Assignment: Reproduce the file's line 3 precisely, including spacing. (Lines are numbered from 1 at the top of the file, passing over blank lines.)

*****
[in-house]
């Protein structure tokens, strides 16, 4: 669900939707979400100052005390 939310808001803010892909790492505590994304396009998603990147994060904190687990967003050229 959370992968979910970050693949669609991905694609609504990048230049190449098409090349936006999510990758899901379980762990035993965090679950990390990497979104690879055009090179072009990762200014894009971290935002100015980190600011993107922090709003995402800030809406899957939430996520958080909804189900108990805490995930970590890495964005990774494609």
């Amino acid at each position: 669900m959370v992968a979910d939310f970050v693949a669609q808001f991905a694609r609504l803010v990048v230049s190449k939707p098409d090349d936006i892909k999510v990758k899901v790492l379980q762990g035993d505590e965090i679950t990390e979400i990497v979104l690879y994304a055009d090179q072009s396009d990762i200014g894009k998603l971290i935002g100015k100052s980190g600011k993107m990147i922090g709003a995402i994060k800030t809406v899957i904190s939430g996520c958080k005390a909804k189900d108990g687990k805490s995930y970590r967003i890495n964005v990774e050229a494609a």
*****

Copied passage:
């Amino acid at each position: 669900m959370v992968a979910d939310f970050v693949a669609q808001f991905a694609r609504l803010v990048v230049s190449k939707p098409d090349d936006i892909k999510v990758k899901v790492l379980q762990g035993d505590e965090i679950t990390e979400i990497v979104l690879y994304a055009d090179q072009s396009d990762i200014g894009k998603l971290i935002g100015k100052s980190g600011k993107m990147i922090g709003a995402i994060k800030t809406v899957i904190s939430g996520c958080k005390a909804k189900d108990g687990k805490s995930y970590r967003i890495n964005v990774e050229a494609a």